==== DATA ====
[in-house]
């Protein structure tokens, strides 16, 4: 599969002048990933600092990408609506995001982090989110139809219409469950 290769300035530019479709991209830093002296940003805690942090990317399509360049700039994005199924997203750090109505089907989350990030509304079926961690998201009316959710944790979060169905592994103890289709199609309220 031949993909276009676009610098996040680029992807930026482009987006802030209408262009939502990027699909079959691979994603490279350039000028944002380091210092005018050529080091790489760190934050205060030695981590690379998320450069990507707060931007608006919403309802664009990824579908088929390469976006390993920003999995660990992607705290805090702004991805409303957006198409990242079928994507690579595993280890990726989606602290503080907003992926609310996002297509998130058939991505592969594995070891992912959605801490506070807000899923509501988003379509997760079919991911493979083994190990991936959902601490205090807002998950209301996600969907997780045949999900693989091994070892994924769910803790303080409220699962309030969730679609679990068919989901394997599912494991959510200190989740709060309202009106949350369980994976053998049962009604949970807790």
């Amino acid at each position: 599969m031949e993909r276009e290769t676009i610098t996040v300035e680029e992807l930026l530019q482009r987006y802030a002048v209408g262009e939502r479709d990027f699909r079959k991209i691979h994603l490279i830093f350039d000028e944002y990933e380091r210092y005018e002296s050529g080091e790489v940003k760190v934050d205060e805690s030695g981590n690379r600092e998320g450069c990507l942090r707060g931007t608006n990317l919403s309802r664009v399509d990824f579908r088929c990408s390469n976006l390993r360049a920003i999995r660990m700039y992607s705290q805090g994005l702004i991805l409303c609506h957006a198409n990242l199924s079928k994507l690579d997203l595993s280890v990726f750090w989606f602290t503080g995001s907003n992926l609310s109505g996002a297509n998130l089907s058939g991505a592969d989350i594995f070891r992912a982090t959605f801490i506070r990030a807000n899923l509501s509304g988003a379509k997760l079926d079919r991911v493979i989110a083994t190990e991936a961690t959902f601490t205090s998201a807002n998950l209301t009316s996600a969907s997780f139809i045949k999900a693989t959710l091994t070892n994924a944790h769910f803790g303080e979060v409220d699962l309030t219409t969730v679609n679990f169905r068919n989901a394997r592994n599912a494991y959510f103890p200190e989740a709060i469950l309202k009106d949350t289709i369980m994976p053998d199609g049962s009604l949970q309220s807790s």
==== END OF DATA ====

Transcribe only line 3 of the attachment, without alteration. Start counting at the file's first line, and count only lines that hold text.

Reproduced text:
């Amino acid at each position: 599969m031949e993909r276009e290769t676009i610098t996040v300035e680029e992807l930026l530019q482009r987006y802030a002048v209408g262009e939502r479709d990027f699909r079959k991209i691979h994603l490279i830093f350039d000028e944002y990933e380091r210092y005018e002296s050529g080091e790489v940003k760190v934050d205060e805690s030695g981590n690379r600092e998320g450069c990507l942090r707060g931007t608006n990317l919403s309802r664009v399509d990824f579908r088929c990408s390469n976006l390993r360049a920003i999995r660990m700039y992607s705290q805090g994005l702004i991805l409303c609506h957006a198409n990242l199924s079928k994507l690579d997203l595993s280890v990726f750090w989606f602290t503080g995001s907003n992926l609310s109505g996002a297509n998130l089907s058939g991505a592969d989350i594995f070891r992912a982090t959605f801490i506070r990030a807000n899923l509501s509304g988003a379509k997760l079926d079919r991911v493979i989110a083994t190990e991936a961690t959902f601490t205090s998201a807002n998950l209301t009316s996600a969907s997780f139809i045949k999900a693989t959710l091994t070892n994924a944790h769910f803790g303080e979060v409220d699962l309030t219409t969730v679609n679990f169905r068919n989901a394997r592994n599912a494991y959510f103890p200190e989740a709060i469950l309202k009106d949350t289709i369980m994976p053998d199609g049962s009604l949970q309220s807790s």